In all he did, they saw that the healer priest approved of what he was shown and told, and both Ma’osiri and Sohrabi appeared better pleased at what their father faced.
Finally they went to their father’s room, and with him Horubi’ninarin carried a cup full of another draft. An’Horubi was also just beginning to waken, and seemed just a bit confused. He was aided to relieve himself, then was seated back on the bed.
“I give you another draught now,” the Northerner told him. “It will aid you back to sleep, but it will also aid me to direct your dreams that I be able to ease the pain and discomfort. If you will drink it now, in half a mark’s time I will begin to direct your dreams and will take you to the room where we will work. I cannot tell you how long it will take, for I do not yet know how large the growth is or how deeply it involved your other organs or the vessels for the blood. But I will do all I can to make certain you are as little hurt as possible.”
An’Horubi sighed, but obeyed and drank all the cup. Horubi’ninarin felt the pulse in his wrist and then on the side of his neck, examined his eyes and his tongue, then began to speak to him softly and seductively, drawing the Farozi’s attention to the tip of his finger, gently aiding him to relax and ease the concerns of life from his mind. Finally he nodded and directed An’Horubi to rise, and supported him into the nearby room where several helped lift the Farozi onto the tall table.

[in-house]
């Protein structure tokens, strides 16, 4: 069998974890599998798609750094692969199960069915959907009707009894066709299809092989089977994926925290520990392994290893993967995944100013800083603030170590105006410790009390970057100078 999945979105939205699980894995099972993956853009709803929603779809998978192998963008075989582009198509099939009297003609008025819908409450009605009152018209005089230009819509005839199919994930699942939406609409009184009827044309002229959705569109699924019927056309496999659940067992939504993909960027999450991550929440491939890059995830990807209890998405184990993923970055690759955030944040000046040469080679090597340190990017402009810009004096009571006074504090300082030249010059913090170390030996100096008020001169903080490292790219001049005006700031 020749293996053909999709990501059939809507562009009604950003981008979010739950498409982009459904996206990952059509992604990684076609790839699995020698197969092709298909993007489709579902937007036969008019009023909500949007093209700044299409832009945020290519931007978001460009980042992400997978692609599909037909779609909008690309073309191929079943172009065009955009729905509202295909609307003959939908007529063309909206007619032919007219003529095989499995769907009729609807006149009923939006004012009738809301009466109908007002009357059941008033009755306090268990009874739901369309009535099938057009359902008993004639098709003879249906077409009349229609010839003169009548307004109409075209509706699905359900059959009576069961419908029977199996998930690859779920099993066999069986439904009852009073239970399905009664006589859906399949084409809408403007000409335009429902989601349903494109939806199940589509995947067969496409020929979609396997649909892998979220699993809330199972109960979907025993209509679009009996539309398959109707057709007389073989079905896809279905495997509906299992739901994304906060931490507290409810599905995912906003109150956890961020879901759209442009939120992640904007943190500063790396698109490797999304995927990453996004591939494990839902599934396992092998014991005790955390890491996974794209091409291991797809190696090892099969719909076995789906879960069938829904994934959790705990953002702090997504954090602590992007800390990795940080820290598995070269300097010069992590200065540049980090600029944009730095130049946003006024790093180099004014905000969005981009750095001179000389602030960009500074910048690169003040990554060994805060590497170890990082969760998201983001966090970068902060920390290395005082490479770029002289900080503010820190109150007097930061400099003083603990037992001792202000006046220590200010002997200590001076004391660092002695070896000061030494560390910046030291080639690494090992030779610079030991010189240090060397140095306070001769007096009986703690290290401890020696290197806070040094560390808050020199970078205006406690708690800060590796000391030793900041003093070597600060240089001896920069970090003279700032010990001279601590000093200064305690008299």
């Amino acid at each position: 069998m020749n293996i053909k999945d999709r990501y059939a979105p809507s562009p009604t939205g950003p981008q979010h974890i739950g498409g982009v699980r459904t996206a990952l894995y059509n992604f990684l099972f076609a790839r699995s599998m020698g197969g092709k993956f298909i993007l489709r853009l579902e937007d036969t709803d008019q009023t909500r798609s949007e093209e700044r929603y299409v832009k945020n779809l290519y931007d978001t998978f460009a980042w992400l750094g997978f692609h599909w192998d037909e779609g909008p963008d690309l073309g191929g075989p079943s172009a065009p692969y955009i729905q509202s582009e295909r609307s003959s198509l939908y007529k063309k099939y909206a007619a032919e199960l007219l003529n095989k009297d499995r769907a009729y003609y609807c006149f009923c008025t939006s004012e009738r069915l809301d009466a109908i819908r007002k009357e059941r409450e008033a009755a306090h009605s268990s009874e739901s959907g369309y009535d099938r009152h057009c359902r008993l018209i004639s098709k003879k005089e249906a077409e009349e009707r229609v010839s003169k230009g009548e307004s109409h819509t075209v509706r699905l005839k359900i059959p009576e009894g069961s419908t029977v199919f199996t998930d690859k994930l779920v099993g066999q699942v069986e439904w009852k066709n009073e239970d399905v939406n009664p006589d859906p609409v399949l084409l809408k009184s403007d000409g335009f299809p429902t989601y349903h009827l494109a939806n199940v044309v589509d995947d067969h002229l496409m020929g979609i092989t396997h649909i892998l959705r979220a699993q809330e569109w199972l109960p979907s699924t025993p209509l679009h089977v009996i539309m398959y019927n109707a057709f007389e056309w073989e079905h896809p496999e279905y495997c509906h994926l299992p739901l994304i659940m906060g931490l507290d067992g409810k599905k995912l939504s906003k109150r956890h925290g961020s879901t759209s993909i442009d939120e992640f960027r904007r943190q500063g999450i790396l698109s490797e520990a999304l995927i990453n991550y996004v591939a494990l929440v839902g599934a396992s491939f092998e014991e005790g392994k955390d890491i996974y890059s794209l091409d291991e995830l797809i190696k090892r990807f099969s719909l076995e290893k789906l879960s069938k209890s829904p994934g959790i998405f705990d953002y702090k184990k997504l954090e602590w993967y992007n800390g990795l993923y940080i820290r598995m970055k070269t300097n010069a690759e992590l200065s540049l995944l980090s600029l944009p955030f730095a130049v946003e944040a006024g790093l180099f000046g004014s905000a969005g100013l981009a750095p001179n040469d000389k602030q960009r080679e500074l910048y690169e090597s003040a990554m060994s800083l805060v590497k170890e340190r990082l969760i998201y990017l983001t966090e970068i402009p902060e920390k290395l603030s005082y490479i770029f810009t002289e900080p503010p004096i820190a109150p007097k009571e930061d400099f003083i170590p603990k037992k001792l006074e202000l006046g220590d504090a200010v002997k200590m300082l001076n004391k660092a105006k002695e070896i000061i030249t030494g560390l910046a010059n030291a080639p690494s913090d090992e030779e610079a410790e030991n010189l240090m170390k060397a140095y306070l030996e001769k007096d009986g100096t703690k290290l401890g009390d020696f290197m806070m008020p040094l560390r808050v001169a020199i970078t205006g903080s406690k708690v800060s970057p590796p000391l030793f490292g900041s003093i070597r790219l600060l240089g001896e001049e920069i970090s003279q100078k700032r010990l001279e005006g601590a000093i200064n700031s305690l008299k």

Gently the tall Man continued to talk. “You lie in a bath of cool water, cool and refreshing. You will feel pressure on your side, but what pain you note will be little enough, no more than an inconvenience.” And so the talk went, and they could see the smile on their ruler’s face.
The healer priest aided the Northerner, held the knives over the fire until they glowed and laid them on the clean cloth, directed those who served the chamber to keep the coal renewed, the basins of water filled, to bring him a basin of freshly boiled water from time to time, to hand him the squares of clean cloth as required.
Amon stood near the zenith when at last the Northerner set his last stitch. He straightened and stretched, his face pale with exhaustion from the hours of intense labor. Now, however, once again he turned to the patient and began to speak. “You are now coming out of the pool of cool water, are being lifted gently to your feet. We will sit you up, wrap you about with bandages, then will take you to your own chamber within this place. You feel lighter, for a burden of fear and growth has been taken from you. You will know peace as you awaken in your own time, and you will be able to tell us if the removal has been complete. There will be pain, but no more than you can bear, and the draughts will aid without confusing your mind. Now, we will aid you to sit....”